Guidepost: Don't Sweat the Small Stuff

by Nikki Elliott


Put on then, as God’s chosen ones, holy and beloved, compassionate hearts, kindness, humility, meekness, and patience, bearing with one another and, if one has a complaint against another, forgiving each other; as the Lord has forgiven you, so you also must forgive. And above all these put on love, which binds everything together in perfect harmony.

- Colossians 3:12-14 (ESV)

“What a day,” I yawned to myself as I got home late one night from studying. I looked at the clock and groaned at the thought of waking up again in four hours. Scrambled eggs seemed like the easiest dinner option before heading to bed. I quietly tried to dislodge a frying pan from the mountain of drying dishes without waking my five roommates who were asleep upstairs. Despite my meticulous efforts, the entire contraption of kitchenware collapsed into the sink. Why couldn’t we ever just put the dishes away? I grabbed the pan I had first been trying for and shuddered at its current state, it looked as if Edward Scissorhands was let loose on my favorite pan. Did my roommates not know you can’t use metal, let alone a serrated knife, on non-stick pans?! I tried not to get frustrated, but the list of annoyances grew in my head: the clutter in the living room, girls’ makeup strewn across the bathroom sink, missing house keys, sticky counter tops, unfilled work orders, the unnerving amount of times the freezer gets left open, the mysterious odor wafting from the mini fridge, our mod’s lack of a formal cleaning schedule, the list went on…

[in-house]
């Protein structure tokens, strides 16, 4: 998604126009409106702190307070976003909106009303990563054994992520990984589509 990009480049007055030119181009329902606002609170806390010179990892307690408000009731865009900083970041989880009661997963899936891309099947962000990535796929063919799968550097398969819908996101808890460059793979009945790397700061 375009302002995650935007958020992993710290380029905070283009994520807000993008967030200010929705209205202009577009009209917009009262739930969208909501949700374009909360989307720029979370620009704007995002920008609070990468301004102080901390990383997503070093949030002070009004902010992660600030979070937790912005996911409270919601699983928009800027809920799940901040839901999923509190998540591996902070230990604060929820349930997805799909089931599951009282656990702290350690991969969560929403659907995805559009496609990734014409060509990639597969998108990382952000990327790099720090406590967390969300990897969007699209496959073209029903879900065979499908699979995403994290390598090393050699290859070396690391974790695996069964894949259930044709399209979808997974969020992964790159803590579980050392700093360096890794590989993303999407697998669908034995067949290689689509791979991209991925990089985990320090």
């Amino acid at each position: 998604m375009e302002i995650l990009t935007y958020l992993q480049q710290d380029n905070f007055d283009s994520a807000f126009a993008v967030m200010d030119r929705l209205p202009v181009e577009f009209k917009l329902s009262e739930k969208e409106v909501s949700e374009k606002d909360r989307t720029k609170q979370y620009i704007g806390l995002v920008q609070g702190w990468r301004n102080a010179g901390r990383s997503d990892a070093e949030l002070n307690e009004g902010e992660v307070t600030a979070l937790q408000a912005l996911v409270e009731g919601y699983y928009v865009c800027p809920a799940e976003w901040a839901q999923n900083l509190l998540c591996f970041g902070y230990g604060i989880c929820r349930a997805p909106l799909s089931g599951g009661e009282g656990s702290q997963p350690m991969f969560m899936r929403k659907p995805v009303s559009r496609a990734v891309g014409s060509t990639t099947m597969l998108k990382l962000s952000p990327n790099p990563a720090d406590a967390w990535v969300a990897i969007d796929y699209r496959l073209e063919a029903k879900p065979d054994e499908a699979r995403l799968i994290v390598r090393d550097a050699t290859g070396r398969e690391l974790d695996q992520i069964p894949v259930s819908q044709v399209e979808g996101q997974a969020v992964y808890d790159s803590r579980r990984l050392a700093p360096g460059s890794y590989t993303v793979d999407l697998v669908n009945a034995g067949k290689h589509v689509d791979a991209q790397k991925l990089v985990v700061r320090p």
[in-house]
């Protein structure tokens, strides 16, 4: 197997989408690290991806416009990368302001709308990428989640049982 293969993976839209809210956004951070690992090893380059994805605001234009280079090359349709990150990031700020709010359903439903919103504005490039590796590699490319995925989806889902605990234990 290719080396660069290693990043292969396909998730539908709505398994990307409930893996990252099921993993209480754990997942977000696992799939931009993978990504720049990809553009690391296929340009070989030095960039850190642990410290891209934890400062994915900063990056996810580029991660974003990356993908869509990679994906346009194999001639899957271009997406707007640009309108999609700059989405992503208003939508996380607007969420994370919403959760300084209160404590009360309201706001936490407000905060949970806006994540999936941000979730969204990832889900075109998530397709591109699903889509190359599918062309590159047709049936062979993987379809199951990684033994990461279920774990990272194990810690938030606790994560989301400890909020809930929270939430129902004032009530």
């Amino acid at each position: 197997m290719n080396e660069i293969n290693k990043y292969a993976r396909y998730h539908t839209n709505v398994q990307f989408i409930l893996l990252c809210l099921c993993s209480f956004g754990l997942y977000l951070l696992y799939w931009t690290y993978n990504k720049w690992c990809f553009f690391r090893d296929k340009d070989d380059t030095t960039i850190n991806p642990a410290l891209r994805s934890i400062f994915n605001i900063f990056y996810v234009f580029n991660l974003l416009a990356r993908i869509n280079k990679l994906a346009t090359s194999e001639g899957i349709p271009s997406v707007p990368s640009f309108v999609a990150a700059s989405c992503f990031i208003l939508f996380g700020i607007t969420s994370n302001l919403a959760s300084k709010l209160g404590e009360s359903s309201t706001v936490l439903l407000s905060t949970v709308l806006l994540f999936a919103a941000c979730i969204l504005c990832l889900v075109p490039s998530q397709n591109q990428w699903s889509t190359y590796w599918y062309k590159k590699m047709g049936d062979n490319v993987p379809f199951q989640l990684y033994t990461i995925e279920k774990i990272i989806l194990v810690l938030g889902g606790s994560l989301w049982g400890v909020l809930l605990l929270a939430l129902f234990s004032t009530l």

Later that same week, I came across a short devotion by a woman trying to see past her husband’s sloppy habits. She had two options, either live in happiness with a sometimes-frustrating husband or live in sparkling cleanliness alone. I immediately thought about my own living arrangement and realized that I too had these same options, live in happiness in a sometimes-messy mod with my roommates or live in a clean single dorm room by myself. From this perspective, a mountain of dishes and a scraped up frying pan seemed incredibly insignificant. I would not trade the movie nights, spontaneous dance parties, wardrobe-sharing, cookie-baking, pillow talks, and family dinners with the girls who have become like sisters for anything. I clearly needed a reminder of what things in my life are important to focus on and what things can stand to be overlooked. Today, when our mod gets a little disorganized or the dirty dishes pile up in the sink, I try to elbow past annoyance and choose gratitude instead. The six of us may be prone to untidiness, but an untidy mod carries a certain appeal when you get to live there with such amazing friends.


Lord, thank You for the unexpected ways You remind me of what is truly important in life.


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